The street executions of black men in America that have spurred the essential Black Lives Matter movement are partially the byproduct of the drug war, giving wide latitude to law enforcement to racially profile. Prohibition has also produced plain-clothed, no-knock raids and stop and frisk policies, disproportionately targeting communities of color.  The important police reform movements, attempting to address the murder of Breonna Taylor and others, will fail unless drug war policies and laws are changed. A no knock stale warrant for a drug investigation killed Ms. Taylor and will kill others next week unless we stop the war on drugs.

 “The drug war machinery can be turned on anyone, there is no justice in the war on drugs, none, and no public safety either. It is a racist construct and it always has been since inception, Hiatt says. “Ive been practicing criminal defense for thirty years and I’ve seen it up close and personal, turned on communities and individuals with equally destructive results,” he continues.

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While these policies have often been targeted at minorities, anybody can find themselves ensnared by the driftnet of cannabis prohibition.

Since the very beginning prohibition has been a state-sanctioned campaign of disinformation and hate. But all over the world, people are waking up to an awareness that these laws need to change. Everybody deserves the right to make their own educated and informed choices about what they put into the sanctity of their own bodies. These important health and lifestyle choices should be made based upon truthful and accurate information. Educational and political public events play a vital role in counteracting the lies about cannabis that have been advanced by prohibitionists. 

But education is not enough. Everybody needs to get active if we are to finish the job and get cannabis truly free from unreasonable and scientifically unsupported government restrictions. As long as weed is federally illegal even the reforms that have happened on the state level are vulnerable and not at all guaranteed. If you are reading this then you have a role to play in starting a grassfire of legalization that can take hold and burn prohibition down to the ground.

You can identify who to contact in your state by a simple search engine query of “find my federal representative.” You can call or email your rep, but the most effective way to lobby is to schedule an appointment to speak to them in person. Whichever way you choose to contact them there are some simple basic guidelines to observe if you want to be most effective. These same principles apply when contacting your state representatives, and if you live in a state that has not yet legalized cannabis your state representatives would be a good place to start.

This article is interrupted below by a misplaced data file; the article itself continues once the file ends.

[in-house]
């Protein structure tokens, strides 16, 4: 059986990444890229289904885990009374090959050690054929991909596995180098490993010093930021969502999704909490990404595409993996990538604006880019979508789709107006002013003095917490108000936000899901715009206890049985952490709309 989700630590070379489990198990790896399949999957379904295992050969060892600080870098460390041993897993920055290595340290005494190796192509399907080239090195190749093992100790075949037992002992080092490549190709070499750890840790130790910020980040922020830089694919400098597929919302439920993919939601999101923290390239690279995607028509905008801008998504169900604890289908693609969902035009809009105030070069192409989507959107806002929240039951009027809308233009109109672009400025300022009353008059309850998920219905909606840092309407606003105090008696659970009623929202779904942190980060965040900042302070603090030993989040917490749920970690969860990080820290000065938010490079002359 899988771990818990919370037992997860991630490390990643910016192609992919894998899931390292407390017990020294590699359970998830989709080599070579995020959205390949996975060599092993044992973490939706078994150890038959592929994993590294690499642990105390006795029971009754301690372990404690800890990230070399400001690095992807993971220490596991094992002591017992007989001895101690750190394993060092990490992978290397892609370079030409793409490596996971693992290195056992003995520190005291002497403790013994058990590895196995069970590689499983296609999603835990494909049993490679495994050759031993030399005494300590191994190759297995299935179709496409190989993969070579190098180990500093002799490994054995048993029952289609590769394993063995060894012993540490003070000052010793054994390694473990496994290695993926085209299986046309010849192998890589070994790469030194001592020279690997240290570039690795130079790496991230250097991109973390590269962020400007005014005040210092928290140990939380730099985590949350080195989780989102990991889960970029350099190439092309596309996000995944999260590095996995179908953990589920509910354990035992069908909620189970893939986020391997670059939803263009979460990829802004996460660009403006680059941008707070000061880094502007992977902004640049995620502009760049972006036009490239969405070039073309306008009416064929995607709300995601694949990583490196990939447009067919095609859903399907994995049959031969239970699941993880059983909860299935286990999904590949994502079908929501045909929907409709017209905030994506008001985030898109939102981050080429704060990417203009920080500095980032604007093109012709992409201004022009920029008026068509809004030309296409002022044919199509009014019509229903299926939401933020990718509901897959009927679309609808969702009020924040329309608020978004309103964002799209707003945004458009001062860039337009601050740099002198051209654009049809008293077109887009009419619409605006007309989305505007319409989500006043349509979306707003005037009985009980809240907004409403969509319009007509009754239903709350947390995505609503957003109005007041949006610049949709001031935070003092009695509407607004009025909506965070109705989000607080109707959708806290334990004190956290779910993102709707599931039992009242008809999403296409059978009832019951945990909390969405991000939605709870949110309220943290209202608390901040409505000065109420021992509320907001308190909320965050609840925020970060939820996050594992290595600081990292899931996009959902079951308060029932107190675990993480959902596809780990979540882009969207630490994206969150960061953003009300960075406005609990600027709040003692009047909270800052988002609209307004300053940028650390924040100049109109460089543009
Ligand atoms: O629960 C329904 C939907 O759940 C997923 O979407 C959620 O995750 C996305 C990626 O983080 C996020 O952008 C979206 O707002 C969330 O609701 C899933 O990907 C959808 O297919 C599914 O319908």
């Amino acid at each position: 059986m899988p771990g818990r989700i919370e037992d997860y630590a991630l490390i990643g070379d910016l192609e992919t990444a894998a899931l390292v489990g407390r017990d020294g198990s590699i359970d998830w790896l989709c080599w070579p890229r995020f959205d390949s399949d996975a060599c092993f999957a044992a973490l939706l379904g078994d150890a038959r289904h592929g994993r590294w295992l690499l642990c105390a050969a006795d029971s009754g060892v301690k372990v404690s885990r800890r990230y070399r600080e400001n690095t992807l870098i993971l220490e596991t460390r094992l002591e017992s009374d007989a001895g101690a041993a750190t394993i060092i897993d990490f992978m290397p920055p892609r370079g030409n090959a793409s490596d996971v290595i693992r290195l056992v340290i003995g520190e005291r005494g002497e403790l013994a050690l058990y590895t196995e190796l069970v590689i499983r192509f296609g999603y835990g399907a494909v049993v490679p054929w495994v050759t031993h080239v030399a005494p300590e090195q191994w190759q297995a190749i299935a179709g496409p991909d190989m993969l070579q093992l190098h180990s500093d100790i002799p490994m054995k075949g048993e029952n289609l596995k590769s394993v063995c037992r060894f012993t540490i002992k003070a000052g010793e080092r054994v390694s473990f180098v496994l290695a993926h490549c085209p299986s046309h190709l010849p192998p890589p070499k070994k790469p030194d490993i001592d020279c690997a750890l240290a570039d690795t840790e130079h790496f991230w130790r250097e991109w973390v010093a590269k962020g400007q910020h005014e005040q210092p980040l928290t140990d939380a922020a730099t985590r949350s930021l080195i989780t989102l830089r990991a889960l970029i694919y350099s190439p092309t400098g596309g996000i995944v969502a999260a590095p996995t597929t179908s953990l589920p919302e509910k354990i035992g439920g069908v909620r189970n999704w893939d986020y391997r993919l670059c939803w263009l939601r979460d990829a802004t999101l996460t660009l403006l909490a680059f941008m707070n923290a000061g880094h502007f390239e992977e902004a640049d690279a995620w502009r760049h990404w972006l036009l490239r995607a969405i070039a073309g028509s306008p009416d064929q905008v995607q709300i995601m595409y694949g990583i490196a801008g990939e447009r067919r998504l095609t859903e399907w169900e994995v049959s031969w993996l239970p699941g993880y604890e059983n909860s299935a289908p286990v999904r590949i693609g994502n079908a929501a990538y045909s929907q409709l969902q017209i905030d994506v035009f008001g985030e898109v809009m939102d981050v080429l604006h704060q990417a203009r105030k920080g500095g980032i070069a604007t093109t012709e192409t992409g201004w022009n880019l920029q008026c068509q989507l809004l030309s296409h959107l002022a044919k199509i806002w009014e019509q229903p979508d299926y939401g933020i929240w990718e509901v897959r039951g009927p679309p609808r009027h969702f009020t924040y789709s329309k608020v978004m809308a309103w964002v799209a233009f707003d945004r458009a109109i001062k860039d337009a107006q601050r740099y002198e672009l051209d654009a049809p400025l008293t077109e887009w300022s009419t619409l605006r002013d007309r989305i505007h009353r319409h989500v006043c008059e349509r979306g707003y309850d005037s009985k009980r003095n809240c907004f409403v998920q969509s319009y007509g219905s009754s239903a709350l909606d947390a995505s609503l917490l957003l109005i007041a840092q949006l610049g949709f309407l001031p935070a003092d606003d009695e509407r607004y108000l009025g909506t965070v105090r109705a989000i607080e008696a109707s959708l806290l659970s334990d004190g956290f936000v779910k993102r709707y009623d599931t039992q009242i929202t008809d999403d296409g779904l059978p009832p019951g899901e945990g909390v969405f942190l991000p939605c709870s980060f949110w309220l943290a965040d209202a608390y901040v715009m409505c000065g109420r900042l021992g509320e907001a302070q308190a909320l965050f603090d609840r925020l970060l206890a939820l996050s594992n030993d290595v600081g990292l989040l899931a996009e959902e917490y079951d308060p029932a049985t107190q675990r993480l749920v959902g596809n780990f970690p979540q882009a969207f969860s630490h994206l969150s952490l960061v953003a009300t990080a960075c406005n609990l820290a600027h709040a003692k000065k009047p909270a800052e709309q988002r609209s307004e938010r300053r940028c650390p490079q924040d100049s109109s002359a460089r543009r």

If you choose to meet your lawmakers in person these are practical tips to help you with your mission:

  1. Make an appointment in advance. Be organized, introduce yourself, if you are in a group select one person to be the primary spokesperson for each issue.
  2. Do not assume that your legislator is familiar with your issue – recognize that legislators have many issues before them, and need to be briefed quickly on your subject or issue.
  3. Do your homework. Know your issue. Present the facts in an orderly manner. Do not present purely emotional arguments, but demonstrate the impact of your issue with examples, the stories of an inmate/patient/business owner, comparison numbers, Drugwar stats. Know your legislator’s voting record on your issue and other issues. Research your legislator’s peeve interests and core values.
  4. Determine the legislator’s position on your issue. Ask for some action or a commitment from your legislator. How will they vote? Will they take a stand for or against the proposal?
  5. Be persistent. This is our freedom we are fighting for not a pay raise. Ask repeatedly until you get an answer.
  6. Allow time for questions. Encourage questions and answer them thoroughly and factually. If you don’t have an answer, offer to get back to the legislator after you have found out.
  7. Always be very presentable, courteous, and informed on your subject.

8.Follow up with a thank-you call or card, in which you restate your position on your issue.

  1. Remember that your legislator has many constituents and many issues to consider. Very few are experts on all issues. They rely on us to give them good, accurate, scientifically-based information. They are interested in what the voters want. Let them know your stand.

Remind your lawmakers that cannabis is the most multifaceted and useful natural resource in the entire plant kingdom and can produce food, fuel, fiber, medicine, and more.

If we can convince others to join us in the struggle to end these failed policies we will stop this travesty of justice called prohibition. We must move quickly because too many Americans are languishing in jails and prisons, some over actions that others are performing legally every day in states that have already legalized. And that’s just wrong.